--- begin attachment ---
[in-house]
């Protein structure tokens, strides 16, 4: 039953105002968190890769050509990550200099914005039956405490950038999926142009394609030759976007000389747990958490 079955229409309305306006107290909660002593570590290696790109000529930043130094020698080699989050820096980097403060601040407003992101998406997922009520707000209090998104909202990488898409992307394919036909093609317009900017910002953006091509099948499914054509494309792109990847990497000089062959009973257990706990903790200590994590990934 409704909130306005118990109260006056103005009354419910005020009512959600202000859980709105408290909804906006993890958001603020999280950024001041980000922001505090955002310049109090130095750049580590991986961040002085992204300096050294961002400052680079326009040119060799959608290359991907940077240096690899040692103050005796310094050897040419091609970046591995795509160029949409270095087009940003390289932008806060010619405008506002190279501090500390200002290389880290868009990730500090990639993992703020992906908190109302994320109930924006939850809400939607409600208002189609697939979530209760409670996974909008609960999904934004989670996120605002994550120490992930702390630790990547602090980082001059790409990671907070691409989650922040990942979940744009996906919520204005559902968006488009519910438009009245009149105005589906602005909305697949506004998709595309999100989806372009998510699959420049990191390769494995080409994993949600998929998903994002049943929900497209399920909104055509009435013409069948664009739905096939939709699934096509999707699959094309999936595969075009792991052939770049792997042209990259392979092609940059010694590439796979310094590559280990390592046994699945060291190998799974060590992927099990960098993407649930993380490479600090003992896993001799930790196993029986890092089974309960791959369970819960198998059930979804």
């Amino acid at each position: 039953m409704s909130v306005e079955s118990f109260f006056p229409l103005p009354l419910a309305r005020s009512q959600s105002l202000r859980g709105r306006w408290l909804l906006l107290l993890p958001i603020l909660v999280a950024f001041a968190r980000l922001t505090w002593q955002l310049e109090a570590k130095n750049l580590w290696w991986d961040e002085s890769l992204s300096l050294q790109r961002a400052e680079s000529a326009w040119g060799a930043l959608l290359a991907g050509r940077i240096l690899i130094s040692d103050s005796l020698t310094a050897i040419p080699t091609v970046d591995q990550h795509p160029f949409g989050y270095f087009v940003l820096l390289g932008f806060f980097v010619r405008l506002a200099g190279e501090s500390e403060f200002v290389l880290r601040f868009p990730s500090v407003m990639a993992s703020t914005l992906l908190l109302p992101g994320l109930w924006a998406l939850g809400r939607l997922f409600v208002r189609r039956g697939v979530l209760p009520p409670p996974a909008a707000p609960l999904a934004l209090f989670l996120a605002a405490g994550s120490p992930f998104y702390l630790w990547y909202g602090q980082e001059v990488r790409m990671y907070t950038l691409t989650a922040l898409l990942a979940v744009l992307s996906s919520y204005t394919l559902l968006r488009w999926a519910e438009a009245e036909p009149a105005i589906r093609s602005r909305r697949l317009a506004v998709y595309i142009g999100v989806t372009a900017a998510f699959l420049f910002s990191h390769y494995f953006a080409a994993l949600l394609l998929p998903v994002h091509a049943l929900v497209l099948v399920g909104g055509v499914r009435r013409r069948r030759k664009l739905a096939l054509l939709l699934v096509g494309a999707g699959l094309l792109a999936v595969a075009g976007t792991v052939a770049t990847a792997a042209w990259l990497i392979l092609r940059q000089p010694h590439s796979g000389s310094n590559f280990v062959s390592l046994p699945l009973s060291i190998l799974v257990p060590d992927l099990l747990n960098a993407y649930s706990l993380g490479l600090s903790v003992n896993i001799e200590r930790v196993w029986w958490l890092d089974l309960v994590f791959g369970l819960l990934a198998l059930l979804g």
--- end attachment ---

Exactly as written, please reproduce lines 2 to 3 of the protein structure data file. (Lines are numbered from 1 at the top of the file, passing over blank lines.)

């Protein structure tokens, strides 16, 4: 039953105002968190890769050509990550200099914005039956405490950038999926142009394609030759976007000389747990958490 079955229409309305306006107290909660002593570590290696790109000529930043130094020698080699989050820096980097403060601040407003992101998406997922009520707000209090998104909202990488898409992307394919036909093609317009900017910002953006091509099948499914054509494309792109990847990497000089062959009973257990706990903790200590994590990934 409704909130306005118990109260006056103005009354419910005020009512959600202000859980709105408290909804906006993890958001603020999280950024001041980000922001505090955002310049109090130095750049580590991986961040002085992204300096050294961002400052680079326009040119060799959608290359991907940077240096690899040692103050005796310094050897040419091609970046591995795509160029949409270095087009940003390289932008806060010619405008506002190279501090500390200002290389880290868009990730500090990639993992703020992906908190109302994320109930924006939850809400939607409600208002189609697939979530209760409670996974909008609960999904934004989670996120605002994550120490992930702390630790990547602090980082001059790409990671907070691409989650922040990942979940744009996906919520204005559902968006488009519910438009009245009149105005589906602005909305697949506004998709595309999100989806372009998510699959420049990191390769494995080409994993949600998929998903994002049943929900497209399920909104055509009435013409069948664009739905096939939709699934096509999707699959094309999936595969075009792991052939770049792997042209990259392979092609940059010694590439796979310094590559280990390592046994699945060291190998799974060590992927099990960098993407649930993380490479600090003992896993001799930790196993029986890092089974309960791959369970819960198998059930979804």
């Amino acid at each position: 039953m409704s909130v306005e079955s118990f109260f006056p229409l103005p009354l419910a309305r005020s009512q959600s105002l202000r859980g709105r306006w408290l909804l906006l107290l993890p958001i603020l909660v999280a950024f001041a968190r980000l922001t505090w002593q955002l310049e109090a570590k130095n750049l580590w290696w991986d961040e002085s890769l992204s300096l050294q790109r961002a400052e680079s000529a326009w040119g060799a930043l959608l290359a991907g050509r940077i240096l690899i130094s040692d103050s005796l020698t310094a050897i040419p080699t091609v970046d591995q990550h795509p160029f949409g989050y270095f087009v940003l820096l390289g932008f806060f980097v010619r405008l506002a200099g190279e501090s500390e403060f200002v290389l880290r601040f868009p990730s500090v407003m990639a993992s703020t914005l992906l908190l109302p992101g994320l109930w924006a998406l939850g809400r939607l997922f409600v208002r189609r039956g697939v979530l209760p009520p409670p996974a909008a707000p609960l999904a934004l209090f989670l996120a605002a405490g994550s120490p992930f998104y702390l630790w990547y909202g602090q980082e001059v990488r790409m990671y907070t950038l691409t989650a922040l898409l990942a979940v744009l992307s996906s919520y204005t394919l559902l968006r488009w999926a519910e438009a009245e036909p009149a105005i589906r093609s602005r909305r697949l317009a506004v998709y595309i142009g999100v989806t372009a900017a998510f699959l420049f910002s990191h390769y494995f953006a080409a994993l949600l394609l998929p998903v994002h091509a049943l929900v497209l099948v399920g909104g055509v499914r009435r013409r069948r030759k664009l739905a096939l054509l939709l699934v096509g494309a999707g699959l094309l792109a999936v595969a075009g976007t792991v052939a770049t990847a792997a042209w990259l990497i392979l092609r940059q000089p010694h590439s796979g000389s310094n590559f280990v062959s390592l046994p699945l009973s060291i190998l799974v257990p060590d992927l099990l747990n960098a993407y649930s706990l993380g490479l600090s903790v003992n896993i001799e200590r930790v196993w029986w958490l890092d089974l309960v994590f791959g369970l819960l990934a198998l059930l979804g």